Author Topic: Winter Tire & Wheel Package from Tire Rack - DIY?  (Read 5470 times)

Calvin

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Winter Tire & Wheel Package from Tire Rack - DIY?
« on: December 31, 2014, 06:58:52 AM »
Hi All,

I just got a Honda Fit recently and need some winter tires for it. I'm planning on getting the tires on their own set of steel wheels. Tire Rack has the following "preferred" winter tire and wheel package:

Dunlop Winter Maxx (Studless Ice & Snow)
 Size: 185/70-14 (4)
Serv. Desc: 88T
 Price: $252.00

Black Steel Wheels
Size: 14X6 (4)
Bolt Pattern: 4-100
Price: $180.00

The stock wheels for the Fit are 16" diameter and this package is a 14" diameter.

Questions:
- If I order online, they just ship to my house all ready to go and I can install them myself, correct?
- If I install myself, do I need any tools besides a torque wrench? (I'd need to buy that)
- Is it worth getting the TPMS installed? If Tire Rack installs them, do I need to do anything about that when I put the wheels on my car?
- Is this worth the hassle, or should I just go get winter tires at a local tire shop and skip Tire Rack?
- Fit owners, do you use 14" diameter wheels for winter or 16"? Also, it seems like the Blizzak tires are only on larger diameters.

Many thanks! I have put tires on a car before, but have never bought online, so this is all new.
« Last Edit: December 31, 2014, 07:12:27 AM by Calvin »

neo von retorch

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Re: Winter Tire & Wheel Package from Tire Rack - DIY?
« Reply #1 on: December 31, 2014, 07:27:24 AM »
I'm in for answers. I have a 2008 Fit Sport (15" tires) but I would probably just get the cheap 14" wheels for a winter kit. But so far it's been a mild winter (Central PA) and I'm doing fine on the silly sticky soft summer tires that were on it when I bought the car.

JLee

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Re: Winter Tire & Wheel Package from Tire Rack - DIY?
« Reply #2 on: December 31, 2014, 08:10:19 AM »
Make sure you don't need different lug nuts for different wheels (or if you do, make sure to get them).  You can use the emergency jack that came with your car, but it's far less than ideal (and not as safe as a real jack). A proper floor jack is the way to go (with jackstands to be properly safe, but usually I cheat since I will not be under the car when changing tires).  Torque wrench is a good idea. You shouldn't use a torque wrench to remove stuff (they're designed for measuring torque, not breaking nuts free) so you will want a way to remove your existing lug nuts. I keep a 4-way in my truck for emergency purposes (fits four different lug nut sizes so I can help others if needed).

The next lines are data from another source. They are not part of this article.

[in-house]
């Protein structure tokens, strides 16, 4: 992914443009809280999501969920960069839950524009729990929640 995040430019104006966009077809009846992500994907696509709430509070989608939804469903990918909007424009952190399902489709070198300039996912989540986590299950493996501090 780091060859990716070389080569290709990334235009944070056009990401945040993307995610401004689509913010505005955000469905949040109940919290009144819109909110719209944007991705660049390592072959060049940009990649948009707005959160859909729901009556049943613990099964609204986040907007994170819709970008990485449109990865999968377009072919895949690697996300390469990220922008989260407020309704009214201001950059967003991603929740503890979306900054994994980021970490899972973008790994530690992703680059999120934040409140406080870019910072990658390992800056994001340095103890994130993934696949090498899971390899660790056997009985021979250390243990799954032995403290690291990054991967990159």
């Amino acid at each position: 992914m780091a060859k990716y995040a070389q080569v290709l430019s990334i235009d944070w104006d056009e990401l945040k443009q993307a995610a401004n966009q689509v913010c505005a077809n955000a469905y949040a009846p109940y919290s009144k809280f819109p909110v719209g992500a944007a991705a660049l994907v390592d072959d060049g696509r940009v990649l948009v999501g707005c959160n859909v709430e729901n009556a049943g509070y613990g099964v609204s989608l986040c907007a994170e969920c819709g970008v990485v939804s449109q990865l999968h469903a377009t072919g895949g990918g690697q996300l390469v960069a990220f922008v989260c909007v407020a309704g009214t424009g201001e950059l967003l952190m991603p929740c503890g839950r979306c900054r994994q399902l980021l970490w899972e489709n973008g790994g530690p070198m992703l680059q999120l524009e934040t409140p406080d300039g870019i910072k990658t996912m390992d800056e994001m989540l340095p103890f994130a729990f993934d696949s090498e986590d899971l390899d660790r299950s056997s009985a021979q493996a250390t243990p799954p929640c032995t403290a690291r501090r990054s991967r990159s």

If you don't have TPMS installed, your tire pressure warning light will be on all the time. I'm not sure how to reset that to your new wheels with a Honda, but some googlefu will probably tell you.

BlueMR2

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Re: Winter Tire & Wheel Package from Tire Rack - DIY?
« Reply #3 on: December 31, 2014, 10:07:32 AM »
TireRack is less of a hassle than the local stores as far as I'm concerned.

Generally speaking, run the smallest diameter wheel, with the smallest width wheel and tire combination that is acceptable on your car (TireRack should have all that info).  Exceptions being when you have to upsize due to tire availability issues or modifications (such as larger brakes).

When I've bought new tire/wheel combos from TireRack, they've offered me lugnuts that fit as an option.  It's common for aftermarket wheels to require those different lugnuts.  Your local Autozone/other auto parts place will typically carry a large selection of lugnuts too (I've bought replacement there when lugnuts have become damaged from repeated use).

Syonyk

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Re: Winter Tire & Wheel Package from Tire Rack - DIY?
« Reply #4 on: December 31, 2014, 10:44:36 AM »
The stock wheels for the Fit are 16" diameter and this package is a 14" diameter.